Email archiving products are being integrated with hierarchical storage management (HSM) platforms that automatically migrate data to a lower-cost storage medium as it ages, or is accessed less frequently. IBM has integrated its CommonStore and Content Manager email archiving offerings with DR5500 Express, a content-addressable storage platform that provides HSM and virtualized storage across both disk and tape media. DR5500 Express starts at $27,000 for 1.1 terabyte.

Tips and gotchas: Criteria for choosing

  • What types of storage media does it support? Hard disks? WORM? Tape?
  • What email products does it support? Exchange? Lotus Notes? How about instant messaging?
  • Does it archive other types of unstructured data, such as documents or images? Can it be integrated with a third-party document management platform?
  • Does the platform offer preconfigured, tailorable rule sets for legal discovery or regulatory compliance? Such templates can greatly ease the burden of setting up data retention policies, particularly the requirements of complex regulations like the Sarbanes-Oxley Act or the Health Insurance Portability and Accountability Act.

Caveat

Companies considering outsourcing should be aware of a member notice issued last July by the National Association of Securities Dealers (NASD): "outsourcing an activity or function to a third party does not relieve members of their ultimate responsibility for compliance . . . "

In other words, "If a member doesn't do a thorough job of investigating [the service provider], and doesn't monitor the relationship closely, and it's found out later that their email wasn't properly archived, it's the member who gets fined and in trouble, not the vendor," said William C. Alsover Jr., chairman of the NASD Small Firm Advisory Board.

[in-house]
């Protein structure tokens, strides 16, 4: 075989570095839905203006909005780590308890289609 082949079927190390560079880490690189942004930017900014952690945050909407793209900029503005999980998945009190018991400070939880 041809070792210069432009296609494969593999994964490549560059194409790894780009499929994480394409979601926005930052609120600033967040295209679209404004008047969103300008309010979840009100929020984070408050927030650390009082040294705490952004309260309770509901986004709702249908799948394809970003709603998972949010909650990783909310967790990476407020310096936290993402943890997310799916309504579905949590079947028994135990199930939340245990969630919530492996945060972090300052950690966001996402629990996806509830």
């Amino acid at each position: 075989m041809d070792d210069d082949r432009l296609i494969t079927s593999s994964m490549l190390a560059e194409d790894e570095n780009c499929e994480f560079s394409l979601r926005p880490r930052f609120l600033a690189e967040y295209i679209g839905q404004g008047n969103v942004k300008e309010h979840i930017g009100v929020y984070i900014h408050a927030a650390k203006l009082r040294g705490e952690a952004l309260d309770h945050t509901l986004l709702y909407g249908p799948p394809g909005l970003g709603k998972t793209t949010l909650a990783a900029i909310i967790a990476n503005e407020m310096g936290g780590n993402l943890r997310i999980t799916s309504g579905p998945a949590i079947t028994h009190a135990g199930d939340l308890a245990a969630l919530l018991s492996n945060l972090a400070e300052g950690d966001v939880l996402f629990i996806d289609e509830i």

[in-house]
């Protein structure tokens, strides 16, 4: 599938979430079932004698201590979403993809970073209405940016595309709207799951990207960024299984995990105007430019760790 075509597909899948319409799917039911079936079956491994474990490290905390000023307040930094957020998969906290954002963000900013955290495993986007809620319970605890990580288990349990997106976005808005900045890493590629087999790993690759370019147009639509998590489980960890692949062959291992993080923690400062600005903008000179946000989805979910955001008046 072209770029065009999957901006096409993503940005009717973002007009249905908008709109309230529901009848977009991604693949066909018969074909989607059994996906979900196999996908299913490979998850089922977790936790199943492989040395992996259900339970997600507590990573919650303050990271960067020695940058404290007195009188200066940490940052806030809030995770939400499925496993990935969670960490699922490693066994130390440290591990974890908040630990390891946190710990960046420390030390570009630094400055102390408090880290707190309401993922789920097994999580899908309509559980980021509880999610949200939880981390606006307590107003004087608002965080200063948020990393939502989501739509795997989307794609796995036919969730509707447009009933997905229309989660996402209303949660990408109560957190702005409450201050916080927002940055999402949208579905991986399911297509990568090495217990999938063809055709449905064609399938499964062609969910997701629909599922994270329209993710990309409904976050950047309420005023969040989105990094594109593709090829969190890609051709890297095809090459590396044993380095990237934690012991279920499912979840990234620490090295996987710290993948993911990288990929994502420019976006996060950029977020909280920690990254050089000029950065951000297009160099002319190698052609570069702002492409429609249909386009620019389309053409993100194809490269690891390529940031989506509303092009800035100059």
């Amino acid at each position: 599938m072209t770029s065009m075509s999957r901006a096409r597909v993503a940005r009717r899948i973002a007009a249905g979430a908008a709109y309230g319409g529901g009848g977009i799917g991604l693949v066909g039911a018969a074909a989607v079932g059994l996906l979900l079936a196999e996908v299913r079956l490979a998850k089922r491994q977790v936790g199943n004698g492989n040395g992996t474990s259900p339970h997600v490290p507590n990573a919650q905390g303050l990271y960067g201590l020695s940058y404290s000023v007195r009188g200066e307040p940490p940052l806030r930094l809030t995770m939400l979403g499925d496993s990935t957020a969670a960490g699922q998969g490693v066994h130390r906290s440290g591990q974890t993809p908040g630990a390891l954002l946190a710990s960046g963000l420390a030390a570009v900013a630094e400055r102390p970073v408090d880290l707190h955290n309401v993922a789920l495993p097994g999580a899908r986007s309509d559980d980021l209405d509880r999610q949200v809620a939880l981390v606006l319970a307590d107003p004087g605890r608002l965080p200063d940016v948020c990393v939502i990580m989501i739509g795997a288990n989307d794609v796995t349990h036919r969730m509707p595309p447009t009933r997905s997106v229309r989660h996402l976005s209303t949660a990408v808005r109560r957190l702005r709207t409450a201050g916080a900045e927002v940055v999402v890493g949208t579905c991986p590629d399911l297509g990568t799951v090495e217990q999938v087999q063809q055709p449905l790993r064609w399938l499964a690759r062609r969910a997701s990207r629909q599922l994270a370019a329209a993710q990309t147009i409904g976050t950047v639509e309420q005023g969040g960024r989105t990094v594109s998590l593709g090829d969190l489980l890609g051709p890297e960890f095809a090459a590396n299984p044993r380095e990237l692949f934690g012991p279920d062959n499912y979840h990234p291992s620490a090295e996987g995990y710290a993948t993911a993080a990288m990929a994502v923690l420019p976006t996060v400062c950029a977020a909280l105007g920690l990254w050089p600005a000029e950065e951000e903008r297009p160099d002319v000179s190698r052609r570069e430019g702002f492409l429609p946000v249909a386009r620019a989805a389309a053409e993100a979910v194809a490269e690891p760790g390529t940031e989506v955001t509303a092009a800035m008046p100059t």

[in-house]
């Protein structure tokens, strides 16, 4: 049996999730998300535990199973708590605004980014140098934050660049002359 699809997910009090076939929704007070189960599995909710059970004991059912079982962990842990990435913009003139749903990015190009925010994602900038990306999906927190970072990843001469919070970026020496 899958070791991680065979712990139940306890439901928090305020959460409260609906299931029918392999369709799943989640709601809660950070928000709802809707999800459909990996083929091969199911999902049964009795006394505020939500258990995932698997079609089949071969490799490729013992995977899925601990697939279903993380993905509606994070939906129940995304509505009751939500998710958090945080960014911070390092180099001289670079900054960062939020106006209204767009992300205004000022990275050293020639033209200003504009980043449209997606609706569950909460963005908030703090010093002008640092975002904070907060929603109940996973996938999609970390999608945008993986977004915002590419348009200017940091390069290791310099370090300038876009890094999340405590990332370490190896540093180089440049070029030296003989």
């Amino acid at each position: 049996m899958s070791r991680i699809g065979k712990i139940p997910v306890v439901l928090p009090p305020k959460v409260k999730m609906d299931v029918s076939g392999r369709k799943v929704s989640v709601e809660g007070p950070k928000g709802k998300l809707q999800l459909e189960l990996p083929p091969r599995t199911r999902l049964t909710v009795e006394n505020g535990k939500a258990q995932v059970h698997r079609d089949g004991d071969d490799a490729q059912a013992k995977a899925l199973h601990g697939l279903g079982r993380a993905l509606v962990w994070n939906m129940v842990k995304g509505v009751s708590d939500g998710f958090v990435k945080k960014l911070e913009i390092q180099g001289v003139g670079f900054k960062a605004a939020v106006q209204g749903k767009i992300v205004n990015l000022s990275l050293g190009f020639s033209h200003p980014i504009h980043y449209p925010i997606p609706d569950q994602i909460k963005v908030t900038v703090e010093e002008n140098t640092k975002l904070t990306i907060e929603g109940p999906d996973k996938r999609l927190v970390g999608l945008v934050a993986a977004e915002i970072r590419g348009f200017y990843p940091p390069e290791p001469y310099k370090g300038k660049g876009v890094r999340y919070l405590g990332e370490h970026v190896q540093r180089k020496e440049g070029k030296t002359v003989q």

Analyst viewpoint: Michael Osterman, president, Osterman Research

"The first step to implementing a data retention strategy is to sit down with senior management, legal council, other affected groups and figure out an archiving strategy. What types of data do you need to preserve? What are your current and future regulatory and legal discovery requirements?

"The strategy should take into account not only compliance issues, but the enormous value that users derive from the collective corporate knowledge. Our research has found that 94% of email users periodically refer to old email when composing new messages. Users should be able to access this information in a 'self-service' fashion so that IT does not have to be involved.

"Consider integrating email archiving with a document management system -- because if you're hit with a regulatory audit or legal discovery request, you may have to go through everything.

"Remember that a backup system does not take the place of archiving: it's designed to restore a server, not information."

Product sampling

Note: This is not a comprehensive list of products and service providers.

Elisabeth Horwitt is a freelance writer in Waban, Mass.


This was first published in January 2006